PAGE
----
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Re: Gaussian vs uniform noise audibility

I am surprised nobody seems to have mentioned the central limit theorem
which shows that the sum of random variables from most any distribution
(including uniform) converges to a Gaussian random variable.  As a result,
the Fourier transform of almost any type of stationary random process
yields a set of iid complex Gaussian random variables.  On a more practical
level, two spectral samples from a (finite-length) FFT can be regarded as
independent as long as they are separated by at least one "resolution cell"
--- i.e., the "band slices" they represent do not overlap
significantly.  For a rectangular window, the width of a resolution cell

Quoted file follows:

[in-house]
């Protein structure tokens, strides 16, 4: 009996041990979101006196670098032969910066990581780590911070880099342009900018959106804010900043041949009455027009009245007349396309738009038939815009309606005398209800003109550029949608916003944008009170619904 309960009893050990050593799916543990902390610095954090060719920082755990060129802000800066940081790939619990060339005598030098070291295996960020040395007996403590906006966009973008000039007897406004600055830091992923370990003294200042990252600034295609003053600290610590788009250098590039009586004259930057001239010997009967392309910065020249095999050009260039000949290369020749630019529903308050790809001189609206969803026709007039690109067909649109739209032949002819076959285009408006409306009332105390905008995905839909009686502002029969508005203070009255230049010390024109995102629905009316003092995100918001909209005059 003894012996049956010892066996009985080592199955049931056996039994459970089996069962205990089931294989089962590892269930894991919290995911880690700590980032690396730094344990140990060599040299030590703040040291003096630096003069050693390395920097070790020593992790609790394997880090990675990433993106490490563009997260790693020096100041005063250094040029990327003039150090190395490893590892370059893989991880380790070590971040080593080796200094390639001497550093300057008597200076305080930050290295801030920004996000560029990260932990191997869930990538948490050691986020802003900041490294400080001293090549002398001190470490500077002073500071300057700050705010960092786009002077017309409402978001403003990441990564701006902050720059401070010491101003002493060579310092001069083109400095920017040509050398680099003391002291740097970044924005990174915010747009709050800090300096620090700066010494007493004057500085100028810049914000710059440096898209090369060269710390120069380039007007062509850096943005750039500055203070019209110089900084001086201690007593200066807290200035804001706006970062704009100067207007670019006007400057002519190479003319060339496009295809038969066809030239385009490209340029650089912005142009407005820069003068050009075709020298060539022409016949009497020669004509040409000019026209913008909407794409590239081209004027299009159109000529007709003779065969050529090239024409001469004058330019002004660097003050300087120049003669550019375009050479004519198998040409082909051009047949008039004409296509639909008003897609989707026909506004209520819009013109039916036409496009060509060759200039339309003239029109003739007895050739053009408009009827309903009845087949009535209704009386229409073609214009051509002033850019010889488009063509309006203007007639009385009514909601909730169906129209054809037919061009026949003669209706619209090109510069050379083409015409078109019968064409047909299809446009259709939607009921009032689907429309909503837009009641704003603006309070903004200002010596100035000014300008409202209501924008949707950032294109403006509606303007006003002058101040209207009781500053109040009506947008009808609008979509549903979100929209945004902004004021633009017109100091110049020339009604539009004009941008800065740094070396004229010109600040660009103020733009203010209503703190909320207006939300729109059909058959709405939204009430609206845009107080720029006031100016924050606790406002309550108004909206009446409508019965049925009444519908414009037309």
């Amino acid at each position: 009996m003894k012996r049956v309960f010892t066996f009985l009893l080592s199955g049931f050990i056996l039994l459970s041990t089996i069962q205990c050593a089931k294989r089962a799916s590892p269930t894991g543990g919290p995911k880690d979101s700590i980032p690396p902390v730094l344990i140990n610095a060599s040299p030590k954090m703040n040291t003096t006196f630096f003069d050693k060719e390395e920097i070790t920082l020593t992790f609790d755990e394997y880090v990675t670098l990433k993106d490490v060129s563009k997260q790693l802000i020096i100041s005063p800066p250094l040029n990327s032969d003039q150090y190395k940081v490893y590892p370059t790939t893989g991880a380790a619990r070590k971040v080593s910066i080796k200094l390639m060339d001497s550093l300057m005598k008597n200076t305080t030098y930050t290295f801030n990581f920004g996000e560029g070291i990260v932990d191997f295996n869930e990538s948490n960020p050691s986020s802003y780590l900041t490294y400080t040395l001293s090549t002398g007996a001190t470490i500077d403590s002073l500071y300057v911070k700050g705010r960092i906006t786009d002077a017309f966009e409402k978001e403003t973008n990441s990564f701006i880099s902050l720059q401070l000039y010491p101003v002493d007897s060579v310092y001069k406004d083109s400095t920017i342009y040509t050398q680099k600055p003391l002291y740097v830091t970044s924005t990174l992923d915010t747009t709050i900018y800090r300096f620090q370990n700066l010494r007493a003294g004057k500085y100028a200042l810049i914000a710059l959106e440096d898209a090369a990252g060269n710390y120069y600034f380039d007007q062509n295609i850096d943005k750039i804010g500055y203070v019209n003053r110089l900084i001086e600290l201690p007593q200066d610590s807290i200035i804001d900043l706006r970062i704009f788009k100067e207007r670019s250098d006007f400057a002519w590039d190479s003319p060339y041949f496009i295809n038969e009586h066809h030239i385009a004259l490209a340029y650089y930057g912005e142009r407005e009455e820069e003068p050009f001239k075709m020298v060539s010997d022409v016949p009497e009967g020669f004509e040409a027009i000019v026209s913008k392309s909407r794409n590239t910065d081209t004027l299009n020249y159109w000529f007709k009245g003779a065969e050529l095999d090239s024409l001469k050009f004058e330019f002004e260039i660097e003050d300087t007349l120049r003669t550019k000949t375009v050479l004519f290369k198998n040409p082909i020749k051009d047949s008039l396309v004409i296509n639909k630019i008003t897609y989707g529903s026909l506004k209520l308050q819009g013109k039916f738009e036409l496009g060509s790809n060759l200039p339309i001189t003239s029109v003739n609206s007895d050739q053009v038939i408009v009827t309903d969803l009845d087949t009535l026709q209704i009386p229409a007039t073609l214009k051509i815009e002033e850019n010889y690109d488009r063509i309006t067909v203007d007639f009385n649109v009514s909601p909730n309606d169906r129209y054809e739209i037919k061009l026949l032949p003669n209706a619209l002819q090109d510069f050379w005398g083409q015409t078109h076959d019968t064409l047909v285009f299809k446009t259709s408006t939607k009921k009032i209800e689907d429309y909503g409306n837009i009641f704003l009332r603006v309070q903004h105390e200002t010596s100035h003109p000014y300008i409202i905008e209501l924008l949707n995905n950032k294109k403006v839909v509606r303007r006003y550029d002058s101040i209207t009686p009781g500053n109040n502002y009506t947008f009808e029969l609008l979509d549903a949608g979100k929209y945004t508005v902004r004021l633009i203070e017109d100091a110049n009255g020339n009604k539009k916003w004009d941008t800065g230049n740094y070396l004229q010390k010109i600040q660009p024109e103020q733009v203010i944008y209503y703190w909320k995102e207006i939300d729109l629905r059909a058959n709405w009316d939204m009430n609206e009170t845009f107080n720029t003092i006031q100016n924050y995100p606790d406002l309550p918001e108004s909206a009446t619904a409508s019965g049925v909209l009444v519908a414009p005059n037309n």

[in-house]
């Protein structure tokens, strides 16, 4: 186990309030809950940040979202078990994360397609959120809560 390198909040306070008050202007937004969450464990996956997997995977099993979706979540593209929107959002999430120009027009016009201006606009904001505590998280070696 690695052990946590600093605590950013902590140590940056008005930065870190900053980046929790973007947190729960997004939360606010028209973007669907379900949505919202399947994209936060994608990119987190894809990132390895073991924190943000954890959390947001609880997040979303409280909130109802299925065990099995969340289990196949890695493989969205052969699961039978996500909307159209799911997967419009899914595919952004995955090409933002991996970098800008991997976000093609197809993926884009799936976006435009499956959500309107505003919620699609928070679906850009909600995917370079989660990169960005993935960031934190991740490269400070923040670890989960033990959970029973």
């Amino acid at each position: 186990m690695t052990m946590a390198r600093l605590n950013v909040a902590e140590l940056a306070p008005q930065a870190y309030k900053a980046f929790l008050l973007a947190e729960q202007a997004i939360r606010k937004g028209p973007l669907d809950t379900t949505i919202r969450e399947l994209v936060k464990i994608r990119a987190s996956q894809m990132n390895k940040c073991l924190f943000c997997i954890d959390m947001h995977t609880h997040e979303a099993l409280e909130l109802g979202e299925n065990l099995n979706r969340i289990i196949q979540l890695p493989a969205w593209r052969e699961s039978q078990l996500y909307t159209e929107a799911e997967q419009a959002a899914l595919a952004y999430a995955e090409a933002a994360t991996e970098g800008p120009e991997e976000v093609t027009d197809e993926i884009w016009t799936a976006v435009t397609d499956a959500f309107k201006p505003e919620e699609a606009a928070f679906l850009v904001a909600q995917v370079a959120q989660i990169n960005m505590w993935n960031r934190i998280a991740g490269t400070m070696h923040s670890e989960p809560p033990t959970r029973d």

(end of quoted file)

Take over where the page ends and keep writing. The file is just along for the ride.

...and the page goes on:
can be defined conservatively as twice the sampling rate divided by the
window length.  For Hamming and Hann windows, it's double that of the
rectangular window, Blackman three times, and so on.

In summary, any time a noise process has been heavily filtered, it can be
regarded as approximately Gaussian, by the central limit theorem, and
disjoint spectral regions are statistically independent.

-- Julius

Reference: http://mathworld.wolfram.com/CentralLimitTheorem.html